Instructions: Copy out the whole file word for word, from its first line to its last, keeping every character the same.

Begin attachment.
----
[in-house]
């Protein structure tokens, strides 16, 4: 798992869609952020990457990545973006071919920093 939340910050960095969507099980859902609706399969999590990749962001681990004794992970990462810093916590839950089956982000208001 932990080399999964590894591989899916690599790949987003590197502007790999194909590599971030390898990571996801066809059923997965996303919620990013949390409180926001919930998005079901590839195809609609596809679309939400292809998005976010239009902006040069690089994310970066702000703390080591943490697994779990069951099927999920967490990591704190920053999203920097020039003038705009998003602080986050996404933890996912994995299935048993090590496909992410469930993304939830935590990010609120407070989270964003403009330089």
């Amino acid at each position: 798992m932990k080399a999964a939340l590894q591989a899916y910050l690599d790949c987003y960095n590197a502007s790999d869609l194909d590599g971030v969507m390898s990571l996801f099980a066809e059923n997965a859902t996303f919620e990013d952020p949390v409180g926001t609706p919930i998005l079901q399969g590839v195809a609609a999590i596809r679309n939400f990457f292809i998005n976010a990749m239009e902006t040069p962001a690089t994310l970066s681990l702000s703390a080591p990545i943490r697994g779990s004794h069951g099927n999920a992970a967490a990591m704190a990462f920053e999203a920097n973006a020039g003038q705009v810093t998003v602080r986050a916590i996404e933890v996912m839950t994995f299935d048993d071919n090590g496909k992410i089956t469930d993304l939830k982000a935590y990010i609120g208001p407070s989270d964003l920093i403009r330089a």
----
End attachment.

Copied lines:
[in-house]
């Protein structure tokens, strides 16, 4: 798992869609952020990457990545973006071919920093 939340910050960095969507099980859902609706399969999590990749962001681990004794992970990462810093916590839950089956982000208001 932990080399999964590894591989899916690599790949987003590197502007790999194909590599971030390898990571996801066809059923997965996303919620990013949390409180926001919930998005079901590839195809609609596809679309939400292809998005976010239009902006040069690089994310970066702000703390080591943490697994779990069951099927999920967490990591704190920053999203920097020039003038705009998003602080986050996404933890996912994995299935048993090590496909992410469930993304939830935590990010609120407070989270964003403009330089």
């Amino acid at each position: 798992m932990k080399a999964a939340l590894q591989a899916y910050l690599d790949c987003y960095n590197a502007s790999d869609l194909d590599g971030v969507m390898s990571l996801f099980a066809e059923n997965a859902t996303f919620e990013d952020p949390v409180g926001t609706p919930i998005l079901q399969g590839v195809a609609a999590i596809r679309n939400f990457f292809i998005n976010a990749m239009e902006t040069p962001a690089t994310l970066s681990l702000s703390a080591p990545i943490r697994g779990s004794h069951g099927n999920a992970a967490a990591m704190a990462f920053e999203a920097n973006a020039g003038q705009v810093t998003v602080r986050a916590i996404e933890v996912m839950t994995f299935d048993d071919n090590g496909k992410i089956t469930d993304l939830k982000a935590y990010i609120g208001p407070s989270d964003l920093i403009r330089a």